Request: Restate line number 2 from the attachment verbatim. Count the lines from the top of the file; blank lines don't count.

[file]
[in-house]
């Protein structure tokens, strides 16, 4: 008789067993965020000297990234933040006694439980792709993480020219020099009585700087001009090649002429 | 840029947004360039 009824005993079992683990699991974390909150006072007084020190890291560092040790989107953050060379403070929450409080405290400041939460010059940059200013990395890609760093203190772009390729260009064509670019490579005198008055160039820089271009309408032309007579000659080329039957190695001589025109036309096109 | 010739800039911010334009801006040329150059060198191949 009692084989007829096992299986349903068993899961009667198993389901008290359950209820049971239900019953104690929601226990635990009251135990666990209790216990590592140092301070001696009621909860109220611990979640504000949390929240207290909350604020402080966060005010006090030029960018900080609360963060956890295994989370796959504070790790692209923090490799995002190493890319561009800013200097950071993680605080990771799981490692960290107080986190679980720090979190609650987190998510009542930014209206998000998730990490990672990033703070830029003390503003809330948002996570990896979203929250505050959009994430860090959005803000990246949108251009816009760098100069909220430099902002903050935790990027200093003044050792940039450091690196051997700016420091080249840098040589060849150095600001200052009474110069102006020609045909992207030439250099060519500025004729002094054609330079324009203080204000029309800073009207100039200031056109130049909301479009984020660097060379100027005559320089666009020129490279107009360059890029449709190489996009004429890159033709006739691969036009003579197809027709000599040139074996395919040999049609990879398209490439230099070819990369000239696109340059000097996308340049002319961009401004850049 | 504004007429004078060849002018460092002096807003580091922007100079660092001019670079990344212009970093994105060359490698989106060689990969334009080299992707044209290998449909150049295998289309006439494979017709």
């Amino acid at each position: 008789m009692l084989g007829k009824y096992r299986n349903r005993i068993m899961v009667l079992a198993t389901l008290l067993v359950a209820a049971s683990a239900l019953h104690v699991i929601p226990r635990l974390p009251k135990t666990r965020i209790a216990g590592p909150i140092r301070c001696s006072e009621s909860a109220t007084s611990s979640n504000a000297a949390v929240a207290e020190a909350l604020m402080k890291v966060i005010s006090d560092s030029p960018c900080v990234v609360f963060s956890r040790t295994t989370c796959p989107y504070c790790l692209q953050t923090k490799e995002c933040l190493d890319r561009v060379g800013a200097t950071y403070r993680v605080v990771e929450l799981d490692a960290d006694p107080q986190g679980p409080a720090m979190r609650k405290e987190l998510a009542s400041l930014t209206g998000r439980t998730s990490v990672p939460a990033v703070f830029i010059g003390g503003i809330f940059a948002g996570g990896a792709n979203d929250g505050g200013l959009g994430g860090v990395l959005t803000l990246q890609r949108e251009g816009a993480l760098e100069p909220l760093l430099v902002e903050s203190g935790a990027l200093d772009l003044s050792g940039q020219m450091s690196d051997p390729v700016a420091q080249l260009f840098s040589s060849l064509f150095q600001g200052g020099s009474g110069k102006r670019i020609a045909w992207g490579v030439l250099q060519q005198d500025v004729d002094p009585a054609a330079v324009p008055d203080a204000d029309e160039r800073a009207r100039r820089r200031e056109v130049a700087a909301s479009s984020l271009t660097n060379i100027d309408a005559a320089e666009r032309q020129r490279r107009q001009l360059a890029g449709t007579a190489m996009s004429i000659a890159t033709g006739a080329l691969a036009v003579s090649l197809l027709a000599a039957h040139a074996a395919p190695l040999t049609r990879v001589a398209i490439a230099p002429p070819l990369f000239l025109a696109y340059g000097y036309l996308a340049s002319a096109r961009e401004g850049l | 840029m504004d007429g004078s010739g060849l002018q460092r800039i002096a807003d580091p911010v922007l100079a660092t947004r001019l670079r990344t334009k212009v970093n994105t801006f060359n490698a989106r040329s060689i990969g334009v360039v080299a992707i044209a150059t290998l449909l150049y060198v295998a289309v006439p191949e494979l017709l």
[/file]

């Protein structure tokens, strides 16, 4: 008789067993965020000297990234933040006694439980792709993480020219020099009585700087001009090649002429 | 840029947004360039 009824005993079992683990699991974390909150006072007084020190890291560092040790989107953050060379403070929450409080405290400041939460010059940059200013990395890609760093203190772009390729260009064509670019490579005198008055160039820089271009309408032309007579000659080329039957190695001589025109036309096109 | 010739800039911010334009801006040329150059060198191949 009692084989007829096992299986349903068993899961009667198993389901008290359950209820049971239900019953104690929601226990635990009251135990666990209790216990590592140092301070001696009621909860109220611990979640504000949390929240207290909350604020402080966060005010006090030029960018900080609360963060956890295994989370796959504070790790692209923090490799995002190493890319561009800013200097950071993680605080990771799981490692960290107080986190679980720090979190609650987190998510009542930014209206998000998730990490990672990033703070830029003390503003809330948002996570990896979203929250505050959009994430860090959005803000990246949108251009816009760098100069909220430099902002903050935790990027200093003044050792940039450091690196051997700016420091080249840098040589060849150095600001200052009474110069102006020609045909992207030439250099060519500025004729002094054609330079324009203080204000029309800073009207100039200031056109130049909301479009984020660097060379100027005559320089666009020129490279107009360059890029449709190489996009004429890159033709006739691969036009003579197809027709000599040139074996395919040999049609990879398209490439230099070819990369000239696109340059000097996308340049002319961009401004850049 | 504004007429004078060849002018460092002096807003580091922007100079660092001019670079990344212009970093994105060359490698989106060689990969334009080299992707044209290998449909150049295998289309006439494979017709």